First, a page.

Three years after releasing Blues for Allah, the Grateful Dead performed in the Muslim world's historic cultural capital, Cairo, where they jammed with a Nubian oudist, Hamza el-Din, whose songs are an amalgamation of African and Arabic music. El-din, who arranged for the Dead's performance at the base of Egypt's great pyramids, was a strong influence on American music of the 1960s and 1970s. Like Ravi Shankar, el-Din performed at U.S. folk festivals (most notably the 1964 Newport Folk Festival), and though Shankar had a much higher profile because of his association with the Beatles, el-Din -- who was born and raised in Egypt -- was a musician's musician. Among his fans was Joan Baez, who helped secure el-Din a contract with Vanguard Records, which released albums in 1964 (Hamza El Din: Music of Nubia) and 1965 (Al Oud: Instrumental and Vocal Music of Nubia). Guitarist G.E. Smith, the former Saturday Night Live music director who has performed with Bob Dylan, tells me that "His [el- Din's] records were around, and people listened to that stuff. Guitar players would listen to it. It might not be heavy rotation, but we'd listen, and we'd go, 'Oh, listen to that. Listen to how he negotiates those notes.' It [his music] is similar to [American rock music] but it's different. You'd throw in little things. The sitar thing was much easier to go, 'OK, here's a little phrase; here's seven notes that I can just lift and play, and if I do the vibrato right, use really slinky strings, I can kind of make it do that.' The oud was much subtler. I think the Arabic influence is certainly around, but not as overt as the Indian was."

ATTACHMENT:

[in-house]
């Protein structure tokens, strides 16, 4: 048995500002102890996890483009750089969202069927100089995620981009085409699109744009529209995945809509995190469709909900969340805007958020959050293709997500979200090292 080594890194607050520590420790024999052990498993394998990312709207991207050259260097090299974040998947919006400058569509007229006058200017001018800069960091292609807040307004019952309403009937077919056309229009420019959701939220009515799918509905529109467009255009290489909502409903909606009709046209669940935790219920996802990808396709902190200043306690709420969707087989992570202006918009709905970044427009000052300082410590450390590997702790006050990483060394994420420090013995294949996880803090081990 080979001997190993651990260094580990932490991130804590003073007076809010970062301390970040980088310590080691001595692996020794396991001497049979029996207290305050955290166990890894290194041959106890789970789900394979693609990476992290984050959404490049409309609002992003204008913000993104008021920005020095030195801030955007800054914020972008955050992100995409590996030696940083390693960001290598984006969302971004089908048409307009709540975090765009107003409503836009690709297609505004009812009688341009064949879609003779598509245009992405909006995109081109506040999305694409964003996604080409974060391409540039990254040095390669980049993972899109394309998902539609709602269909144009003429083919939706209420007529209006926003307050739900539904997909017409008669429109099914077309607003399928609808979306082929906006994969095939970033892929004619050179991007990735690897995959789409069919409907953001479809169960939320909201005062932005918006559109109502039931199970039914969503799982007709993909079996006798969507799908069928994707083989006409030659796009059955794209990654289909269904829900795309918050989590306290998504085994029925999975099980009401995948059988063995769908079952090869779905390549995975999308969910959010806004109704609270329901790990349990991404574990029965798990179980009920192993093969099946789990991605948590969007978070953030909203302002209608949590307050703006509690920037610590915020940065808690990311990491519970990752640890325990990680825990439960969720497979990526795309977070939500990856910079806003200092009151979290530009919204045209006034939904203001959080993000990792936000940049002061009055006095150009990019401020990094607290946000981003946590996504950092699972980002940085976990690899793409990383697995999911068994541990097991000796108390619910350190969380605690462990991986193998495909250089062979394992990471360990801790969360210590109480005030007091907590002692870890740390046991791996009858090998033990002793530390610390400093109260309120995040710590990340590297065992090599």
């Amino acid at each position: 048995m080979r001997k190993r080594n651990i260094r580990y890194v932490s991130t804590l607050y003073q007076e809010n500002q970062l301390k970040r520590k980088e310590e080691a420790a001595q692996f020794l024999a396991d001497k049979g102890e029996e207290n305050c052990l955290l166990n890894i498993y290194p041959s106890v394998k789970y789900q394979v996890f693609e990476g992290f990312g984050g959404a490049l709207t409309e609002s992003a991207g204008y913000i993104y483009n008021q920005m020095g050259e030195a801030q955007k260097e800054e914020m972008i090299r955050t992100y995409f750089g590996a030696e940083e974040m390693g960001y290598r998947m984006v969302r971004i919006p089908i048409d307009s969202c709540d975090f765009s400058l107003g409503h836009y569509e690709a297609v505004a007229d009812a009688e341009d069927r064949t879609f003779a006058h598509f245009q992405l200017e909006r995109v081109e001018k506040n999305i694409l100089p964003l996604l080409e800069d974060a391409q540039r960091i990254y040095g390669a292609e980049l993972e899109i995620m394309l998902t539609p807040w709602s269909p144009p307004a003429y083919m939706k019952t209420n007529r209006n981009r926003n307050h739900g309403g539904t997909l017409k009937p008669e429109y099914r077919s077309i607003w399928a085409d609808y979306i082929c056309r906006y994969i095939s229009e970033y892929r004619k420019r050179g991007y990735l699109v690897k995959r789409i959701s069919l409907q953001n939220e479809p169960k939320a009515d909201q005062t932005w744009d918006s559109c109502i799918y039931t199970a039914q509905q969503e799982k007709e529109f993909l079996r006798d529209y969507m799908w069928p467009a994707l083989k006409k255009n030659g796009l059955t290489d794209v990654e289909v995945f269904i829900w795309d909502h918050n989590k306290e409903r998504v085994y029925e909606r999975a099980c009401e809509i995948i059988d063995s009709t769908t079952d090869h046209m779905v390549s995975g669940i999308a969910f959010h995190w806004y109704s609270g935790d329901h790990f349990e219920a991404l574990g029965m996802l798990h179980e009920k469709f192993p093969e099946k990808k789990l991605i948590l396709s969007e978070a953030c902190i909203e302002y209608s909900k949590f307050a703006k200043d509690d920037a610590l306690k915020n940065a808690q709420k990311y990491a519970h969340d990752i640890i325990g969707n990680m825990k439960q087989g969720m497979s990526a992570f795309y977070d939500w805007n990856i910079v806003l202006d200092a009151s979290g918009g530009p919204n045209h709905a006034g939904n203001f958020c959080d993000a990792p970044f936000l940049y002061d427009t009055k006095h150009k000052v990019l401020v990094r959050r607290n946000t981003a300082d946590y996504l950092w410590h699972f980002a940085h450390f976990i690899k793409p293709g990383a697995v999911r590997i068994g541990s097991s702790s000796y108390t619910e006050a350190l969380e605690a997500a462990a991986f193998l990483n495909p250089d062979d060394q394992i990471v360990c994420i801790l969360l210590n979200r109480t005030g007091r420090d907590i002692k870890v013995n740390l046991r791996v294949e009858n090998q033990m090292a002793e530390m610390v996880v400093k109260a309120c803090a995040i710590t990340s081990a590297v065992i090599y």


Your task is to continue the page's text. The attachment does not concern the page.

Some bands blended both Indian and Arabic music into a rock mélange that listeners gravitated to. Led Zeppelin, whose songs have long been mainstays on American and British music charts, was the most successful group to break through using this banquet-table approach to rock 'n' roll. "Kashmir," Led Zeppelin's 1975 hit from the album Physical Graffiti, is a supercharged paean to Arab music. Robert Plant wrote the song's lyrics (" ... All I see turns to brown,/as the sun burns the ground,/And my eyes fill with sand ... ") while traveling in Morocco's Sahara Desert. The song's bending notes, and Plant's interpretation of those notes, conjure up images of an Arabian Nights orchestra playing not in India's Kashmir but North Africa's sand dunes. "They probably overtly used Arabic music more than anybody," Smith, who is half-Lebanese, says of Led Zeppelin. "Me and my buddies would talk about the difference between, 'Oh, that's the Indian thing, and that's the Arabic thing.' " Plant freely talks about his blending of different music styles, telling rock critic Robert Palmer that he learned to love Indian film music at age 17 ("it was all very sensual and alluring") and that his multiple visits to Morocco "moved me into a totally different culture. The place, the smells, the colors were all very intoxicating, as was the music. On the radio you could hear a lot of Egyptian pop like Oum Kalsoum, and depending on where you were, Berber music. I never tried to write anything down or to play it. I was just developing a love affair. But I know it did something to me, to my vocal style. You can hear it in the longer sustained notes, the drops, the quarter tones. You hear that in 'Friends' [from Led Zepplin's 1970 album Led Zeppelin III] or in 'In the Light' [from 1975's Physical Graffiti] for instance, lots of other places too."